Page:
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Invited Commentary
October 19, 2016

Decisive Steps Toward Patient-Reported Outcomes for Claudication—Tread Lightly or Full Steam Ahead?

Author Affiliations
  • 1Section of Vascular Surgery, Dartmouth-Hitchcock Medical Center, Lebanon, New Hampshire
  • 2Veterans Affairs Outcomes Group, White River Junction, Vermont
  • 3Dartmouth Institute for Health Policy and Clinical Practice, Hanover, New Hampshire
  • 4The Geisel School of Medicine at Dartmouth, Hanover, New Hampshire
  • 5currently with the Division of Vascular Surgery, Department of Vascular and Endovascular Surgery, Wake Forest University, Winston Salem, North Carolina
JAMA Surg. 2016;151(10):e162084. doi:10.1001/jamasurg.2016.2084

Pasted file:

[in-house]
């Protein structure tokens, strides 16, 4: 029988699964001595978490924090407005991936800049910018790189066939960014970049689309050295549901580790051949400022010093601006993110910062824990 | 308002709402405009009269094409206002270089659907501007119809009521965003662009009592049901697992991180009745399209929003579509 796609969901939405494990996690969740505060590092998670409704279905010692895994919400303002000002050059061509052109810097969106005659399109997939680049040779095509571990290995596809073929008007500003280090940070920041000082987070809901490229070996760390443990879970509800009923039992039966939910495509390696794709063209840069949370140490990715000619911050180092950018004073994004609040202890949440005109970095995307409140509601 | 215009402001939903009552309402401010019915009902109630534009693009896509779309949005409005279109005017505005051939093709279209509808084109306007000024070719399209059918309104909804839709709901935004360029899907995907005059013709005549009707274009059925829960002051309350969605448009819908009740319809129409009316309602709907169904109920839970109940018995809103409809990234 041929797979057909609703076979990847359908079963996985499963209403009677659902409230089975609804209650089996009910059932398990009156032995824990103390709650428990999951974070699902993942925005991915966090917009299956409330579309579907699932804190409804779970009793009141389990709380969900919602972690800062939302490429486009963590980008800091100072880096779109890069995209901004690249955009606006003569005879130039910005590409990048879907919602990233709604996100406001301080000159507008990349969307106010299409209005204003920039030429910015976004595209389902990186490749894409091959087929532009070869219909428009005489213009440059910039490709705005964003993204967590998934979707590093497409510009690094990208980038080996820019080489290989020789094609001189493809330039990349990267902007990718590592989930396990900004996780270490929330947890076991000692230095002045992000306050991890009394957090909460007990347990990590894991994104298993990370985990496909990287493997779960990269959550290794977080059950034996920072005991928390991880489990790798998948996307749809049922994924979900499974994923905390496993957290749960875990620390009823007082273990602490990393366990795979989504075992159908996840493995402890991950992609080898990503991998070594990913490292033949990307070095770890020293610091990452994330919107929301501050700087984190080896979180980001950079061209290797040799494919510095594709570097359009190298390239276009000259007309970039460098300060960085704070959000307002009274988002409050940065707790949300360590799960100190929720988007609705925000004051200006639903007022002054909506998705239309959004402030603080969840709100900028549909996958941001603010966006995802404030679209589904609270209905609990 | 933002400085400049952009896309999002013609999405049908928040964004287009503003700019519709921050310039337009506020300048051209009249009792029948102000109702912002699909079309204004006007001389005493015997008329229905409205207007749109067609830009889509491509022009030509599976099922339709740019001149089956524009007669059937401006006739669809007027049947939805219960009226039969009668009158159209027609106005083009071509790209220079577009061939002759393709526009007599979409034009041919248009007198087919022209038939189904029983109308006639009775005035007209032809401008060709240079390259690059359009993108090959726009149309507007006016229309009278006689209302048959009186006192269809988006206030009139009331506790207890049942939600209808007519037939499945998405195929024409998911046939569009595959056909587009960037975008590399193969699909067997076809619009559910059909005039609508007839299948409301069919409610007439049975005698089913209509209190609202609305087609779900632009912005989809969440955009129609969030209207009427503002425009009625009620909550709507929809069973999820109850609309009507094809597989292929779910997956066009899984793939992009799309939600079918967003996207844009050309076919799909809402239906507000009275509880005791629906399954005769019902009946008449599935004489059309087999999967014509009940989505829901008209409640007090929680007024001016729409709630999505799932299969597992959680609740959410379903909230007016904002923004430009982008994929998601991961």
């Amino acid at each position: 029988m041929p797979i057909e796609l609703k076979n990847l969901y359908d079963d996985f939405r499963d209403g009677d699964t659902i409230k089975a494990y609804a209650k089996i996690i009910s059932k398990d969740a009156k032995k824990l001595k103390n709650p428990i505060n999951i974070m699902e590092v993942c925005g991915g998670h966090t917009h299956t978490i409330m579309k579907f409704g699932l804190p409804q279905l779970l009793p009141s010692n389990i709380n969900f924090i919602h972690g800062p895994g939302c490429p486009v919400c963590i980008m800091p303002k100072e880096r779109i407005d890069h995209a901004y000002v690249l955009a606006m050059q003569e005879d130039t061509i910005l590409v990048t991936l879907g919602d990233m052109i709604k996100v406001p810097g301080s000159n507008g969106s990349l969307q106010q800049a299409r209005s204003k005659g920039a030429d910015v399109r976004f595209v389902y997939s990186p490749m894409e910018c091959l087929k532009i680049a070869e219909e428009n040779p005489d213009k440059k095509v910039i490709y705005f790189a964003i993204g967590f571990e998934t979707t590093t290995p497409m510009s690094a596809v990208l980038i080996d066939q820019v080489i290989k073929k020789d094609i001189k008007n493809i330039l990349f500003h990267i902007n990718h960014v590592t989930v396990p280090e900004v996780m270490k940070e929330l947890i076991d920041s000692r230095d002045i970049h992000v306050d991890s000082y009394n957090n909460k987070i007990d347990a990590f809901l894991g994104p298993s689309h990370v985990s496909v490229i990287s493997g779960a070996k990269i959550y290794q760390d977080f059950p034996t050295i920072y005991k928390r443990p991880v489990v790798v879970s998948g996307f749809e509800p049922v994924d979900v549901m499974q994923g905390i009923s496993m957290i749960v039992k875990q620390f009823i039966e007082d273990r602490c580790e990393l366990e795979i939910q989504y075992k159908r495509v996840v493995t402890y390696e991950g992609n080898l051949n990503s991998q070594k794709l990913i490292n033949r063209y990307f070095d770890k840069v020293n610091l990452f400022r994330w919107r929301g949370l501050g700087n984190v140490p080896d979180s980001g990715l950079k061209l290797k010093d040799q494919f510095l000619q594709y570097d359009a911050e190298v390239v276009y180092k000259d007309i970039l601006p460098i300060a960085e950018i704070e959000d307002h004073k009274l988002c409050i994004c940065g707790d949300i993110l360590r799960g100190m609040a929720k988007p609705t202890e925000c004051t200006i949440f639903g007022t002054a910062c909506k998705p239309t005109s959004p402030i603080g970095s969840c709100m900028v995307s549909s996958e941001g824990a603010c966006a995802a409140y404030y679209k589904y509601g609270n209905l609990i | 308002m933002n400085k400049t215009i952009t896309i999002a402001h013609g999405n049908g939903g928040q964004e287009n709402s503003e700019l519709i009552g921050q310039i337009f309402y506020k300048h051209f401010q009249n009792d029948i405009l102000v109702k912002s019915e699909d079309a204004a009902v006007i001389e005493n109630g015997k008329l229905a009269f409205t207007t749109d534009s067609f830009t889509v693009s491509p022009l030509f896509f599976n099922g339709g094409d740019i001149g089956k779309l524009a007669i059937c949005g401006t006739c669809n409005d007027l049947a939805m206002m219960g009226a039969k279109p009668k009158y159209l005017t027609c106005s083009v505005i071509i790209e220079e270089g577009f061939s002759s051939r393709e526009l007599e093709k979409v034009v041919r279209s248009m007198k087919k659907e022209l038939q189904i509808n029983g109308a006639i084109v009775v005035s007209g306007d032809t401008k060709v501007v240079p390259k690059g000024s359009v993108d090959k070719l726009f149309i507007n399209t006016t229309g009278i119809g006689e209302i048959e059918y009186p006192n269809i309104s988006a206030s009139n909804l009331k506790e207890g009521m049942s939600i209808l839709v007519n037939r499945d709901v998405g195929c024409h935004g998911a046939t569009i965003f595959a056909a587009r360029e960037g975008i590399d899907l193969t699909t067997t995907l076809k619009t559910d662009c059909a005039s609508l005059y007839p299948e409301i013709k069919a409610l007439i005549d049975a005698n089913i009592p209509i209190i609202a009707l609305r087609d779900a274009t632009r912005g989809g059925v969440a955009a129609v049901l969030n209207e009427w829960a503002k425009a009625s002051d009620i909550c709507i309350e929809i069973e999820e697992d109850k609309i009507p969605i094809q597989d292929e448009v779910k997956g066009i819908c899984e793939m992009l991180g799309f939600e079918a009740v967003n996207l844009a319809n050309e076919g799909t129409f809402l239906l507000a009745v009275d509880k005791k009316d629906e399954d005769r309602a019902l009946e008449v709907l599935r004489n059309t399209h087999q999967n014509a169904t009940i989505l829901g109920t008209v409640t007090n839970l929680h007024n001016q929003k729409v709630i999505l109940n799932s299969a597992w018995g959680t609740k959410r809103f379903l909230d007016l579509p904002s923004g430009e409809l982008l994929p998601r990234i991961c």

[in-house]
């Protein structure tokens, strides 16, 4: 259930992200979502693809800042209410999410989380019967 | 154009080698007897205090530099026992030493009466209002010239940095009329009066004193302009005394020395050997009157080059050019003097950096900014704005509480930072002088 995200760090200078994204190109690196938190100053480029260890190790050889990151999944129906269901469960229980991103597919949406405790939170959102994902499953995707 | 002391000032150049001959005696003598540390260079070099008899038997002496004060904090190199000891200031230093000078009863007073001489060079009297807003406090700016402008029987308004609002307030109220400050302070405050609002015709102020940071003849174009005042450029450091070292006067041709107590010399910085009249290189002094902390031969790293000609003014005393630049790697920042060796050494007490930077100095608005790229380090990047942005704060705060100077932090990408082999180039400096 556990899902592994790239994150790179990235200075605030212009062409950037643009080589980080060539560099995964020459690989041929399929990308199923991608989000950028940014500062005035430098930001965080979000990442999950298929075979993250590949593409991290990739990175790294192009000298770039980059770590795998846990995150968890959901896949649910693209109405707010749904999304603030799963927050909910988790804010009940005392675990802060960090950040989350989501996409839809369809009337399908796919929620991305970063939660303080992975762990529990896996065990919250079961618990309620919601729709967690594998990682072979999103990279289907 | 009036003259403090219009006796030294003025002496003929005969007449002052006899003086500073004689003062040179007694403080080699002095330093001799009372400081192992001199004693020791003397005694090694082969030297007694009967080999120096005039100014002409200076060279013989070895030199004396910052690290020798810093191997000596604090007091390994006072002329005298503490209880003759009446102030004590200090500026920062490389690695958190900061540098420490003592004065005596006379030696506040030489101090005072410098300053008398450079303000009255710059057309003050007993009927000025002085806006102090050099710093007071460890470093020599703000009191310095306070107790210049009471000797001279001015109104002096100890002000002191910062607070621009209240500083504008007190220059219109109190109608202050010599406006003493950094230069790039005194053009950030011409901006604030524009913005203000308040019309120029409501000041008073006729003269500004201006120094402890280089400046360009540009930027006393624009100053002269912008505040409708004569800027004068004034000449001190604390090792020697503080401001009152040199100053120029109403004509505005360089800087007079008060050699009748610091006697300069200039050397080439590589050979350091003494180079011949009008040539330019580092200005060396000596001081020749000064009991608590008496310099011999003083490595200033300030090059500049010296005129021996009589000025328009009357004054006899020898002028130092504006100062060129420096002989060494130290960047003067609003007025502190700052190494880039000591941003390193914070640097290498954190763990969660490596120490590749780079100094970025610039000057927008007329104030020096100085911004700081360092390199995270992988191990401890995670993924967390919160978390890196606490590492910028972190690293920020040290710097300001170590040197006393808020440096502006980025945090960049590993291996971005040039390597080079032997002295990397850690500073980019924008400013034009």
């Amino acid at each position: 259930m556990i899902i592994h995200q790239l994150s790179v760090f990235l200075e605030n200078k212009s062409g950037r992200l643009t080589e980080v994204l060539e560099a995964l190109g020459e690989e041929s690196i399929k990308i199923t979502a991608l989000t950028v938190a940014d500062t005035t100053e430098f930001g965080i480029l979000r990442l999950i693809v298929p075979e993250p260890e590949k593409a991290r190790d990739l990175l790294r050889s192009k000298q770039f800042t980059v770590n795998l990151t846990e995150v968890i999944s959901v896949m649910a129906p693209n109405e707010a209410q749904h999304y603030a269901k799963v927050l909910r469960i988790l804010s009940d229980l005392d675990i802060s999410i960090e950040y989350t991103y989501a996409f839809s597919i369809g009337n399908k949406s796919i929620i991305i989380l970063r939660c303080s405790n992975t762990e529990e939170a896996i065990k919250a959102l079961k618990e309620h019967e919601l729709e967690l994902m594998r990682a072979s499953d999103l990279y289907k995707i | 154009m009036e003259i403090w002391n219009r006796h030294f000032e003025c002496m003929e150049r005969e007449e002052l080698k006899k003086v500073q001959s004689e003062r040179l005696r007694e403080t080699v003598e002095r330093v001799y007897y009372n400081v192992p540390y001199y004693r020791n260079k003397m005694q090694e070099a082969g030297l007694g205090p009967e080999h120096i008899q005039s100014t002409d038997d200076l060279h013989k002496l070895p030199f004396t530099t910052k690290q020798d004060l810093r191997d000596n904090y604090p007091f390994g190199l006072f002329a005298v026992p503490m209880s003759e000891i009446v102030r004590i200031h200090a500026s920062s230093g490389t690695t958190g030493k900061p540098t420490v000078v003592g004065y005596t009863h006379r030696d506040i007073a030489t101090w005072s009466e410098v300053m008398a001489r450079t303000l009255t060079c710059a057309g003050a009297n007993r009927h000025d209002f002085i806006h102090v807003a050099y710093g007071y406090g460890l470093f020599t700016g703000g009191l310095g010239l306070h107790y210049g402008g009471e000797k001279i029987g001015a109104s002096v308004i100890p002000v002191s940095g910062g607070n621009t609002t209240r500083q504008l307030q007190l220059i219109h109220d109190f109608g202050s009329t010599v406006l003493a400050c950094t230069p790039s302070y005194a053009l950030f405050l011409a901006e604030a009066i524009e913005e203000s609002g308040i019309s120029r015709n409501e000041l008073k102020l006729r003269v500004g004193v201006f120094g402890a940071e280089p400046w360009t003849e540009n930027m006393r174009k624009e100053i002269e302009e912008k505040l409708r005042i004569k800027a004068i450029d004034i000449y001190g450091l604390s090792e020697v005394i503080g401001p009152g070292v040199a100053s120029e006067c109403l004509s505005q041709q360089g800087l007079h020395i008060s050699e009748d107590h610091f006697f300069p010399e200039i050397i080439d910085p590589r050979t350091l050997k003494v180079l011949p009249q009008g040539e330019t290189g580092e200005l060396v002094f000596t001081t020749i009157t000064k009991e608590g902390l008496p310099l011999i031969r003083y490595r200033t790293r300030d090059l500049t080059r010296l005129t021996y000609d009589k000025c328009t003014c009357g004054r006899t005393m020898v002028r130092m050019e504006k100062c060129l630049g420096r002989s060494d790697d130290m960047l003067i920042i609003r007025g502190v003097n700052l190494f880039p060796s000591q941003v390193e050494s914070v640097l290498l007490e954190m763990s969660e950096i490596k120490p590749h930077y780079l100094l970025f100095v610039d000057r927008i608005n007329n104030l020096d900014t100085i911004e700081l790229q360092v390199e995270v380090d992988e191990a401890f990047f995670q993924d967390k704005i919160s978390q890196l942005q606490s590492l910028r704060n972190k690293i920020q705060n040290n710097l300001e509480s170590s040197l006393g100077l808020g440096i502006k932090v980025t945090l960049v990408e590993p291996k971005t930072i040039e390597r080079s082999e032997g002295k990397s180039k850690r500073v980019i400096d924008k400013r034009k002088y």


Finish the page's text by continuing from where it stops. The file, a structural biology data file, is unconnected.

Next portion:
In their article “Effectiveness of a Medical vs Revascularization Intervention for Intermittent Leg Claudication Based on Patient-Reported Outcomes” in this issue of JAMA Surgery, Devine and colleagues1 embark on a challenging task in surgical outcomes assessment in their study comparing medical and invasive treatments for patients with claudication. What was the challenge? Their outcomes assessment focused not on target-lesion revascularization, ankle brachial index, or another easily measured but questionably important clinical outcome. Rather, they assessed quality of life for patients with claudication using 3 validated surveys that directly measure these patient-reported outcomes (PROs).

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